Best of the Rose Bowl: the 2001 Miami Hurricanes

The Best of The Rose Bowl

2001 happened under the most improbable of situations. The University of Miami was in deep decline after losing 31 scholarships, climaxing in a rare losing season in 1997. However, under then–head coach Butch Davis, the Hurricanes recovered to the point that in 2000, the team only lost one game. The decision by the Bowl Championship Series (BCS) to deny Miami a slot in the 2000 National Championship Game lit a fire under the team for the 2001 season, leading to a perfect season and the national championship.

The concentration of talent amassed by Davis and exploited by 2001 head coach Larry Coker from a mixture of in-depth field analysis and “creative” recruiting – such as awarding star players track and field scholarships and then having them “walk on” to the football team – had never been seen in a college team and has yet to be duplicated. The 2001 Hurricanes saw 38 players drafted into the NFL, 17 of whom went in the first round of the Draft. With 46 Pro Bowl appearances, 13 Super Bowl appearances, and seven Super Bowl wins, the 2001 Hurricanes arguably are the best team ever to play in the Rose Bowl.

Measuring Greatness; Miami Hurricanes

To assess the success of the 2001 Hurricanes in the NFL, look no further than the quarterback, Ken Dorsey. The two-time Heisman Trophy finalist and current quarterback coach for the Carolina Panthers – the NFL’s only undefeated team as of Week 15 – Dorsey made 13 starts for the San Francisco 49ers and the Cleveland Browns and completed 214 of 408 passes for 2,082 yards and eight touchdowns.

By the numbers, the 2001 team was exceptional. The combined tenure of the 2001 Hurricanes in the NFL was 247 years. The team produced 32,151 NFL rushing yards from the line of scrimmage and 33,956 receiving yards. They produced 429 league touchdowns, including 27 defensive scores and seven kickoff returns. The team’s bench, which included Willis McGahee, Vince Wilfork, Sean Taylor, Antrel Rolle, Frank Gore, and Kellen Winslow II, had 18 Pro Bowl appearances among the six players listed alone.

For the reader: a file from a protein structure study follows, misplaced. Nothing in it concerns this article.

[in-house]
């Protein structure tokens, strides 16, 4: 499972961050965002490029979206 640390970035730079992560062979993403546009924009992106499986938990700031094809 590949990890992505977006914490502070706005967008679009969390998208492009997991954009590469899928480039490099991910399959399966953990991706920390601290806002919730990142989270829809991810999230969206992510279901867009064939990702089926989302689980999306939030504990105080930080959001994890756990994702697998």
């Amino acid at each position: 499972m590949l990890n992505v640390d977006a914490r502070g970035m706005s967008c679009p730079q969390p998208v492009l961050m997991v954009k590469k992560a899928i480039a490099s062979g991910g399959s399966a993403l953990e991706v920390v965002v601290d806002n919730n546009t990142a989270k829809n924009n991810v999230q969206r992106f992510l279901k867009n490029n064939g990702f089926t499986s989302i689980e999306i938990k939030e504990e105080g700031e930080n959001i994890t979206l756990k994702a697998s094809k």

While there will always be an open debate about whether the 2001 Hurricanes or the 1995 Nebraska Cornhuskers were the best college football team of all time, no one can deny that the Hurricanes are a contender. The team’s 37-14 win over Nebraska in the 2002 Rose Bowl introduced the world to a team that outscored their opponents 512-117, beat Syracuse and Washington back to back for the largest margin of victory against two ranked teams (124-7), and yielded the best point differential of any national champion (+395).

The NFL productivity of the 2001 Miami Hurricanes players

Heads of the Class

In a constellation of stars, it is difficult at times to point out the brightest. But some of the 2001 Hurricanes had stronger NFL careers than others. Take, for example, safety Ed Reed. In his 12-years career that saw him play for the Baltimore Ravens, the New York Jets, and the Houston Texans, Reed collected 531 tackles and 64 interceptions – making him seventh on the list of all-time interception leaders. With nine Pro Bowl appearances and nine defensive touchdowns, Reed is one of the best defensive players to have played in the league.

Miami reserve running back Frank Gore is still lighting up the scoreboard, with four touchdowns and 762 rushing yards this season. With 11,775 total rushing yards – 15th on the all-time records – and 68 touchdowns, the five-time Pro Bowler and first-year Indianapolis Colt (previously, he played for the 49ers) is seeing rushing stats at par for his career average. Wide receiver Andre Johnson – also a Colt – is the eighth all-time receptions leader at 1,040 with 13,964 career receiving yards, the 10th-most in league history.

Standout professionals from the 2001 Miami Hurricanes


Linebacker Jonathan Vilma, reflecting on his time with the Hurricanes to Fox Sports, said, “There may have been a USC team that came close. I don’t think any of the other teams come close, from every perspective; point differential, number of guys drafted into the league, the length of the careers of guys in the league once they got there, whatever you want to compare it to. I don’t know anybody out there that would even come close.”

Considering that the team was cobbled together from the ruins of the NCAA sanctions that rocked the University of Miami in the mid-1990s, the 2001 Hurricanes were an extraordinary example of recognizing hidden talents and maximizing resources. While there may be arguably better BCS teams, none had to overcome so much to get as far as they did. It shouldn’t surprise anyone that this squad would find success in anything they desired, including conquering the NFL.




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